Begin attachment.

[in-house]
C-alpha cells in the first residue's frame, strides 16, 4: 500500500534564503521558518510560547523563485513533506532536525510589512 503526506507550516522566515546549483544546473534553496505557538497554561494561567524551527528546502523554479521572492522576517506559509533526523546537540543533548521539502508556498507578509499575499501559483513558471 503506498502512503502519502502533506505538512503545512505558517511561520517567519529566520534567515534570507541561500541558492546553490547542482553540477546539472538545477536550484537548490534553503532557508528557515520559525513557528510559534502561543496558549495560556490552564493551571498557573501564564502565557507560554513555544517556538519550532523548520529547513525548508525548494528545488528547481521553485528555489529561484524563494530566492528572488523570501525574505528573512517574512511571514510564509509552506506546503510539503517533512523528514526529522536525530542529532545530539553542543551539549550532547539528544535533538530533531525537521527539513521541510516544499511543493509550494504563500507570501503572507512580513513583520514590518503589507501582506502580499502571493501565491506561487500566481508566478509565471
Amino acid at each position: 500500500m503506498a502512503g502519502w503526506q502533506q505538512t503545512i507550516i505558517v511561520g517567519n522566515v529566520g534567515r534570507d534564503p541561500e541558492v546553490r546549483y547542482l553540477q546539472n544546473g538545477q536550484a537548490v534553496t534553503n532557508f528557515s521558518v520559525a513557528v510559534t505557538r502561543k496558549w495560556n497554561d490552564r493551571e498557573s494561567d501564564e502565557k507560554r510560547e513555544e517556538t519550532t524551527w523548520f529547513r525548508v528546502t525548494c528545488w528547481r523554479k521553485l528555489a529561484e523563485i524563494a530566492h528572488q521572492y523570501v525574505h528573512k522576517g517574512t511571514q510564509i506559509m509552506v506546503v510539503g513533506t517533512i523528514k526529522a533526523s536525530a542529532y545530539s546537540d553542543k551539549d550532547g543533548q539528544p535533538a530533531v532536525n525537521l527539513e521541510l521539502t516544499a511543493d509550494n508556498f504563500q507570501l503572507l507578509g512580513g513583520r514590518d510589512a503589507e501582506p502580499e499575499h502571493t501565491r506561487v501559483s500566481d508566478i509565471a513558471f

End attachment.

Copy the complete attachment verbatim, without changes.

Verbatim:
[in-house]
C-alpha cells in the first residue's frame, strides 16, 4: 500500500534564503521558518510560547523563485513533506532536525510589512 503526506507550516522566515546549483544546473534553496505557538497554561494561567524551527528546502523554479521572492522576517506559509533526523546537540543533548521539502508556498507578509499575499501559483513558471 503506498502512503502519502502533506505538512503545512505558517511561520517567519529566520534567515534570507541561500541558492546553490547542482553540477546539472538545477536550484537548490534553503532557508528557515520559525513557528510559534502561543496558549495560556490552564493551571498557573501564564502565557507560554513555544517556538519550532523548520529547513525548508525548494528545488528547481521553485528555489529561484524563494530566492528572488523570501525574505528573512517574512511571514510564509509552506506546503510539503517533512523528514526529522536525530542529532545530539553542543551539549550532547539528544535533538530533531525537521527539513521541510516544499511543493509550494504563500507570501503572507512580513513583520514590518503589507501582506502580499502571493501565491506561487500566481508566478509565471
Amino acid at each position: 500500500m503506498a502512503g502519502w503526506q502533506q505538512t503545512i507550516i505558517v511561520g517567519n522566515v529566520g534567515r534570507d534564503p541561500e541558492v546553490r546549483y547542482l553540477q546539472n544546473g538545477q536550484a537548490v534553496t534553503n532557508f528557515s521558518v520559525a513557528v510559534t505557538r502561543k496558549w495560556n497554561d490552564r493551571e498557573s494561567d501564564e502565557k507560554r510560547e513555544e517556538t519550532t524551527w523548520f529547513r525548508v528546502t525548494c528545488w528547481r523554479k521553485l528555489a529561484e523563485i524563494a530566492h528572488q521572492y523570501v525574505h528573512k522576517g517574512t511571514q510564509i506559509m509552506v506546503v510539503g513533506t517533512i523528514k526529522a533526523s536525530a542529532y545530539s546537540d553542543k551539549d550532547g543533548q539528544p535533538a530533531v532536525n525537521l527539513e521541510l521539502t516544499a511543493d509550494n508556498f504563500q507570501l503572507l507578509g512580513g513583520r514590518d510589512a503589507e501582506p502580499e499575499h502571493t501565491r506561487v501559483s500566481d508566478i509565471a513558471f